Theo Jansen, Dutch artist and engineer, is creating extraordinary wind-mobilized creatures, strandbeests, perhaps the inspiration for those imagined in Philip Pullman‘s The Amber Spyglass. Jansen has been termed the modern Leonardo di Vinci and if you watch the fore-linked TedTalk “strandbeests,” you’ll see why due to his mathematical equations for self-locomotion as well as sketchbooks. My breath catches and imagination soars as I watch his sand creatures. Enjoy!
I never know what I’m going to do in art, whether literary or visual. Yet I’ve recently been inspired by the concept Broken & Beautiful since we all are, one way or another.
Yet most of us are also broken one way or another and we’ll all experience death and possibly illness and old age. Yet we’re also brand new within seven years, all of our cells replaced, some replicating 10 to the 22nd power every second.
While these numbers are unfathomable to me, I fully grasp how vulnerable and resilient we are.
Though I thought Broken & Beautiful was an original idea, an internet search demonstrated that others are working with this concept. Still, I love the theme and will continue using eggs to explore it.
Why eggs? They’re gorgeous: their shape, texture and range of interior and exterior colors. They’re also the beginning of life for many species and must be broken for that life to live independently. So I’ve broken and eaten the eggs (yum) and also knit the heart-scarf.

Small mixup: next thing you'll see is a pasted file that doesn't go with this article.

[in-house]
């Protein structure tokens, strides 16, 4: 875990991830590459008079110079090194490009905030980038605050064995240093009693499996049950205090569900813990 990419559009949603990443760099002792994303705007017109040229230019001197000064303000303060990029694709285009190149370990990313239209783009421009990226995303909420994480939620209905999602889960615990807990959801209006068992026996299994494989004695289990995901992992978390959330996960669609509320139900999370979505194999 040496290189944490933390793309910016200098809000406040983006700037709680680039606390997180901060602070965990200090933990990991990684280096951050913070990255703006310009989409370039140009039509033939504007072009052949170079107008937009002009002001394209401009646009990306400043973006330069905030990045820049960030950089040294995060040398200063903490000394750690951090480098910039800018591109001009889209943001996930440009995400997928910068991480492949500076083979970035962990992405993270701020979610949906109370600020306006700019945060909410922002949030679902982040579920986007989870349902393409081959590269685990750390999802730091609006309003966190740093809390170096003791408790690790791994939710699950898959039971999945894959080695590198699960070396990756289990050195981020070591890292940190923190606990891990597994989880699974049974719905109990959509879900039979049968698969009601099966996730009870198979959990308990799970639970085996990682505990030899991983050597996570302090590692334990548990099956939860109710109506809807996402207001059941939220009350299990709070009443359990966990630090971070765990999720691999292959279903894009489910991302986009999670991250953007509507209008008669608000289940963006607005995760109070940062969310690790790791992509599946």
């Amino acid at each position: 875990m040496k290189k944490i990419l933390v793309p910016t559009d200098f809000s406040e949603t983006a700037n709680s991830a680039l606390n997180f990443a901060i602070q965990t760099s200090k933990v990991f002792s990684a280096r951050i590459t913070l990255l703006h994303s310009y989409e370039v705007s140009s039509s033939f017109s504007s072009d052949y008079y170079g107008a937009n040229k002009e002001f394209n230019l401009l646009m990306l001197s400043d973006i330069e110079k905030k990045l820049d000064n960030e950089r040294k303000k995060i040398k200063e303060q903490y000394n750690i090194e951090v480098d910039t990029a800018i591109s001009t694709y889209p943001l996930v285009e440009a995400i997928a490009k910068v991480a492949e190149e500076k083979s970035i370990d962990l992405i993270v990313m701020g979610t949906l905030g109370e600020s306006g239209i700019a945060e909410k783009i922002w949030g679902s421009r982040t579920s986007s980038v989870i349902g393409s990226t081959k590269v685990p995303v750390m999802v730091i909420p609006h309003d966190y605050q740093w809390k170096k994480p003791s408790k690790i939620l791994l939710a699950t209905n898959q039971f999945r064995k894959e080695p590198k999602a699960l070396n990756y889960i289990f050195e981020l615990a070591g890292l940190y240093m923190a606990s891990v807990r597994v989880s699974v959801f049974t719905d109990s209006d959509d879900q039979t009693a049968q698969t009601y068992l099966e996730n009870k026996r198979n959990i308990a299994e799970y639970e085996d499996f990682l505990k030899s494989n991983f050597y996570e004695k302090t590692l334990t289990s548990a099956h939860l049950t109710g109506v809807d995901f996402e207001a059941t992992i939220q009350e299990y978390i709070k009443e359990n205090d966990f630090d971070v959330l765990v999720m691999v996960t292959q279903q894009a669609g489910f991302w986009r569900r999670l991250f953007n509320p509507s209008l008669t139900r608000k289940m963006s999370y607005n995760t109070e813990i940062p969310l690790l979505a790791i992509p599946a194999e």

To our beauty and resilience as well as the power of our vulnerability and ways that we’re broken.
There’s been a lot of discussion about mindful looking and unplugging in museums of late. By pure coincidence, I’ve been thinking about looking at objects while traveling over the last 2 months, developing an understanding of how mindfulness and technology work together for me to connect emotionally with museum objects.
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The tech who drew my blood inspired this sculpture.
Lab techs ensure that needed biological matter is obtained to aid in a diagnosis or that a person is well. Techs usually do this with as little pain and stress to each person as possible.
Yet, most often they hear things like I hate needles as they collect blood, feces, urine, sputum, with kindness and compassion despite too little appreciation for how critical their work is, or their skill.
This piece is a thank you for lab techs and other medical personnel.
It started with the disposable tourniquet that I rolled for the arms. The turquoise tourniquet doesn’t show since it’s covered with the purple bandage used to keep gauze in place after my last blood draw. The red heart is bandage from a previous draw.
The yellow dress is the webbing from a bag of lemons while the face and hair are foil that protected a cork.
Since the yellow webbing wasn’t strong enough to support the weight of the head, I used leftover starred gold wire, which led to the title.
The light varies since it came from shafts of sunlight through the trees.
As an avid garage sale seeker once said to me, one person’s garbage is another’s treasure!